Respiratory Therapists, Telehealth and You
If you or a loved one have been admitted to the hospital for COPD, chances are you have been cared for by a respiratory therapist (RT). But if you have COPD and are NOT in a hospital, you likely do not have access to a respiratory therapist. This is wrong, and it needs to change. You can help bring about that change!
Respiratory therapists are an important part of your healthcare team. RTs have specialized training and skills that make them uniquely qualified to help you understand your disease and treatment options. However, the respiratory therapy profession is a much newer profession than doctors, nurses, and physical therapists, and we were not around in the early 1960s when Congress created Medicare. Because of that, RTs were not written into the original Medicare laws, and it has been a struggle ever since to get Medicare to recognize the role of the RT, especially outside the hospital setting.
As Medicare forces hospitals to discharge patients much sooner than in years past, the need for patients with COPD to have access to respiratory therapists outside the hospital setting becomes even more important. Yet as the law is currently written, Medicare won’t pay for respiratory therapy services outside the hospital. But there is hope that this may soon change, and with the help of technology, you will be able to access the services of a respiratory therapist no matter where you are.
Because of the incredibly high cost of healthcare, Congress has been very interested in how technology can be used to provide care less expensively. That’s where telehealth comes in. Telehealth is the term used when care is provided remotely by using electronic communications. Imagine being able to talk with a respiratory therapist about how to use your inhaler correctly or how to know when to call your doctor, without leaving your home. That would be possible if RTs were allowed to provide telehealth services.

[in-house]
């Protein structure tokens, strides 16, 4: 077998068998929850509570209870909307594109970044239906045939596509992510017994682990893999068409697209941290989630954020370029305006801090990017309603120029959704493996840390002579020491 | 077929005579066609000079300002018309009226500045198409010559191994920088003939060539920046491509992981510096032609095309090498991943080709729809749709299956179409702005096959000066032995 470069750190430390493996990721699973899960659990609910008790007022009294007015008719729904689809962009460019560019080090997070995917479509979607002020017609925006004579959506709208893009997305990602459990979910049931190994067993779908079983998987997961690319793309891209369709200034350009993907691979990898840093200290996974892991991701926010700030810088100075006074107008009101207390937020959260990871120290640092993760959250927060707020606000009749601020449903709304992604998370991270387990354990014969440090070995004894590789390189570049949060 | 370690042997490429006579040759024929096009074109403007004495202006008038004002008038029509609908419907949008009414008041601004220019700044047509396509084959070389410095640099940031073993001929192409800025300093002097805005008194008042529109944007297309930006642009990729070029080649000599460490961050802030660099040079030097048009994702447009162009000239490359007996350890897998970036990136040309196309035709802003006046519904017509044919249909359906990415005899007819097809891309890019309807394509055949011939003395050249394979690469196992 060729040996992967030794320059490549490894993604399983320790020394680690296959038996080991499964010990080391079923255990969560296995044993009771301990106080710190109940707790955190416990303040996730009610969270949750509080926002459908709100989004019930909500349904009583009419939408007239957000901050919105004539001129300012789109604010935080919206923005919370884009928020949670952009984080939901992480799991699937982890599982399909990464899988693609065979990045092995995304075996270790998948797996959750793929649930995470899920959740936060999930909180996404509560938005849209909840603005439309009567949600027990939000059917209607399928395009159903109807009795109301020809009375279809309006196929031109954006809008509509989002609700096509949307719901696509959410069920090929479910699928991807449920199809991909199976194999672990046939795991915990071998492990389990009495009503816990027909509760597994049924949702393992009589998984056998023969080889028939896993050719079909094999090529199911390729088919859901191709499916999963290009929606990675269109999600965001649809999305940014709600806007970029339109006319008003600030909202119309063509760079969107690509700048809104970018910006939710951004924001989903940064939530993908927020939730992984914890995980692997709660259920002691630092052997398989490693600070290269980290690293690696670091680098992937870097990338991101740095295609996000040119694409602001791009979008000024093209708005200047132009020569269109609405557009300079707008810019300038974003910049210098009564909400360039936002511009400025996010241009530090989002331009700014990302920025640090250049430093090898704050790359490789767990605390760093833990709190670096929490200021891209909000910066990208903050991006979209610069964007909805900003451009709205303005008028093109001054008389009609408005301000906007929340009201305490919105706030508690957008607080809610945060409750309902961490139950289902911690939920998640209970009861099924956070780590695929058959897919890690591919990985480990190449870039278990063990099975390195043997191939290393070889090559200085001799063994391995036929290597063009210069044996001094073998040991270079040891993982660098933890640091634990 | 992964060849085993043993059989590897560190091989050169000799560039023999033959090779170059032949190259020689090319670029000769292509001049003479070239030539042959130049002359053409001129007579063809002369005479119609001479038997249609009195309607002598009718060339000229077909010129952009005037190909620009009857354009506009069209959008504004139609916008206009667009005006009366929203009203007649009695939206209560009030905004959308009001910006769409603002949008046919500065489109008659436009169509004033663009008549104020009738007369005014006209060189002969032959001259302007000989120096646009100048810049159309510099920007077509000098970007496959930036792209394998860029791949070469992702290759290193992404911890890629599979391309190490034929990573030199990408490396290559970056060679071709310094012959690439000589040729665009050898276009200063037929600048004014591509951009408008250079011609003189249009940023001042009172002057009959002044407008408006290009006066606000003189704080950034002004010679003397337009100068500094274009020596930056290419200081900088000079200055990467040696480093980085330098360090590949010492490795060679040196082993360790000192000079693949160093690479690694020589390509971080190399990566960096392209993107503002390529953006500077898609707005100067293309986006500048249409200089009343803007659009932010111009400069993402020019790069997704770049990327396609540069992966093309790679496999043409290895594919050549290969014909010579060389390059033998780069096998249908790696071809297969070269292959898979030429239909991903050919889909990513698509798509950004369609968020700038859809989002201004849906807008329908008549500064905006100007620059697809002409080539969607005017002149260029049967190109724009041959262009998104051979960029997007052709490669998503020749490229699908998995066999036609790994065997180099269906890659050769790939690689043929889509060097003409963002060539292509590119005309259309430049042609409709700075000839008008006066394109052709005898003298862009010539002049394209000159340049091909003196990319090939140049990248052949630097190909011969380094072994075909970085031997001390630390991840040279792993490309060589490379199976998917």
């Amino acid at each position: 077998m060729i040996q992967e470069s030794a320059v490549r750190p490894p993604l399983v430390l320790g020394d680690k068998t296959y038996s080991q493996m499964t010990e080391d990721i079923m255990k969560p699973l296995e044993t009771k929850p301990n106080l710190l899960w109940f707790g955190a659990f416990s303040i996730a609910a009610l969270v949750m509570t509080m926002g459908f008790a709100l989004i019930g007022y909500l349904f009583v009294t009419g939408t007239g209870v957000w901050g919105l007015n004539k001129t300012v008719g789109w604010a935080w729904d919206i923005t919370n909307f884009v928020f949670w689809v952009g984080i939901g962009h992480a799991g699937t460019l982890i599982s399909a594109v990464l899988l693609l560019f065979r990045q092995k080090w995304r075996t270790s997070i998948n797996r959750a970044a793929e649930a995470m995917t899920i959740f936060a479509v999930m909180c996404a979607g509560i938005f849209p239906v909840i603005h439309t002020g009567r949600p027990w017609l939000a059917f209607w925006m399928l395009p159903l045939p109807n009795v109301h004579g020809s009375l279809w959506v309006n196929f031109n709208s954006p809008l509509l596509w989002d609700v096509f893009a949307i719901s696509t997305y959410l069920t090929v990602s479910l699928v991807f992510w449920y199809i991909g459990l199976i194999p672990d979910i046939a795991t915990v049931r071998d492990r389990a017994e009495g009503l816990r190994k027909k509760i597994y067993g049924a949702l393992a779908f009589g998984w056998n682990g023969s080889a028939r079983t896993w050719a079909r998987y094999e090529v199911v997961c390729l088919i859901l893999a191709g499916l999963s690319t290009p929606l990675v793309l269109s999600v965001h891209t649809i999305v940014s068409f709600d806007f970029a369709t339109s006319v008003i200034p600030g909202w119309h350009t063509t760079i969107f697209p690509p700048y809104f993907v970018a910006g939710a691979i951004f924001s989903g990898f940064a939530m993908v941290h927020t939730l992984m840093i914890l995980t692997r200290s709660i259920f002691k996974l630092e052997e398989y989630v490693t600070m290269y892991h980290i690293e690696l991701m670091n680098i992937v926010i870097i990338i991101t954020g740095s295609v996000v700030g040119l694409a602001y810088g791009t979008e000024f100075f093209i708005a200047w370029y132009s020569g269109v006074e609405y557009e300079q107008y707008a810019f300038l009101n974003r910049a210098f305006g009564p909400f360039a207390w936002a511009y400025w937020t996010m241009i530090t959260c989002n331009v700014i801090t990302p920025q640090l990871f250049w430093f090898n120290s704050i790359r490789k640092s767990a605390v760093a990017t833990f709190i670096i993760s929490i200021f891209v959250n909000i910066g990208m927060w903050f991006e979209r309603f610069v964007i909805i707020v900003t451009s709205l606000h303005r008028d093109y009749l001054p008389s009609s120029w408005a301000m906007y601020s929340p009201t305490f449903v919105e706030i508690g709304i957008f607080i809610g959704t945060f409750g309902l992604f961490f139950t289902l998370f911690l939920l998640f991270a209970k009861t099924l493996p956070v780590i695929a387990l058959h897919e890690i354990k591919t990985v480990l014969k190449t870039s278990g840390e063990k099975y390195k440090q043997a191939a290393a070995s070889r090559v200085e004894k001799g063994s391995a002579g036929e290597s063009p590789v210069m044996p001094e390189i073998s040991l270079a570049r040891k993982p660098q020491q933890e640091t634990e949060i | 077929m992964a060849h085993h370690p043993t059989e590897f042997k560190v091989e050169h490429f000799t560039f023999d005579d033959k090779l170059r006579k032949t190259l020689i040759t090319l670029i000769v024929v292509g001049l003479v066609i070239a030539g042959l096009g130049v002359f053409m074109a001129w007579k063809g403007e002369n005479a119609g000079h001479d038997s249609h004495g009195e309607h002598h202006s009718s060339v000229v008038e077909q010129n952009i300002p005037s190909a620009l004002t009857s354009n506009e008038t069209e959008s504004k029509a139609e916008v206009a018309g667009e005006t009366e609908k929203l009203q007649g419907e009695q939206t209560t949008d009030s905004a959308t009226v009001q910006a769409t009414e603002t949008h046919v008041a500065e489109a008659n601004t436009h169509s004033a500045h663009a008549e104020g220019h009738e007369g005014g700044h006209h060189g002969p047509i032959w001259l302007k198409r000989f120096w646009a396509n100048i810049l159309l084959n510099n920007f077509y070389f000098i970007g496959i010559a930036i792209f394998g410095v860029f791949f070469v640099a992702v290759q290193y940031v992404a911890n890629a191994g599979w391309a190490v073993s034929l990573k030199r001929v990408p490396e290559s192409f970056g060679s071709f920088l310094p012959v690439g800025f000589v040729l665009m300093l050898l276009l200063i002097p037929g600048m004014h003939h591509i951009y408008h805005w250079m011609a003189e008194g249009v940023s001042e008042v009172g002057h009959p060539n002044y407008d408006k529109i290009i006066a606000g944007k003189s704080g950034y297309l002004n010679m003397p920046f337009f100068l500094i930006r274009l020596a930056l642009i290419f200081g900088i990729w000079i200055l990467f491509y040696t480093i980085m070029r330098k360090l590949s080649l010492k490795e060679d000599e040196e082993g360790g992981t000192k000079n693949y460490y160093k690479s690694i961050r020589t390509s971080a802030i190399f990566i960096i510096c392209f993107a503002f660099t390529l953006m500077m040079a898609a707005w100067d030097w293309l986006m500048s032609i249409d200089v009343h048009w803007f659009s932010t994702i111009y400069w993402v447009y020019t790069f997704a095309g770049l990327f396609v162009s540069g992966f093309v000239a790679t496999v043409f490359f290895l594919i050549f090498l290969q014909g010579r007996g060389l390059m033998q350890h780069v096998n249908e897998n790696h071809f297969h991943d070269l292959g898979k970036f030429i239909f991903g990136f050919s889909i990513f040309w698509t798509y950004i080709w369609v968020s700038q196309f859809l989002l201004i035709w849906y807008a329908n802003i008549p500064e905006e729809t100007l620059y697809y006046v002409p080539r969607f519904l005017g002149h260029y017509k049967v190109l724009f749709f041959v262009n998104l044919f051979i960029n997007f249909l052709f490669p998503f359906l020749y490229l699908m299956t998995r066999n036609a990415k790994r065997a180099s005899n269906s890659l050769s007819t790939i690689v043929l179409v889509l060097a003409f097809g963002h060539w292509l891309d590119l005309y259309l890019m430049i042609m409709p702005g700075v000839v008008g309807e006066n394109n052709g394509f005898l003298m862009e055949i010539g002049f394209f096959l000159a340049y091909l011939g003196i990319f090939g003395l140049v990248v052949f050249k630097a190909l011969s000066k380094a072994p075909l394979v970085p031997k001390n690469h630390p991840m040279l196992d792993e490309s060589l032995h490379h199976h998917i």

On May 1st over 100 respiratory therapists traveled to Washington, D.C. to meet with members of Congress to ask them to support legislation that would allow respiratory therapists to be recognized by Medicare as telehealth providers. As this is a non-partisan issue that makes sense to both political parties, the RTs were well-received on Capitol Hill. A bill is currently being written that will hopefully be introduced in June that will create a 3-year pilot program that would allow RTs to provide telehealth services to Medicare patients who have COPD. The purpose of the pilot program is to demonstrate how valuable it is for COPD patients to be able to access respiratory therapists outside the hospital setting. At the end of the three years, Medicare will evaluate the effectiveness of the program based on patient outcomes and cost savings.
As soon as this bill is introduced, the American Association for Respiratory Care (AARC) will begin a virtual lobby campaign asking healthcare professionals, patients, and caregivers to contact their members of Congress and ask them to sign on to the bill as co-sponsors. The COPD Foundation supports the AARC’s efforts and encourages you to get involved and help spread the word. Let Congress know that you should not have to wait until you are sick enough to be admitted to the hospital before you can be seen by a registered respiratory therapist.
Keith Siegel, MBA, RRT, CPFT has been a respiratory therapist since 1981. He is President of Siegel Respiratory Consulting, Inc., and Speaker of the House of Delegates for the American Association for Respiratory Care.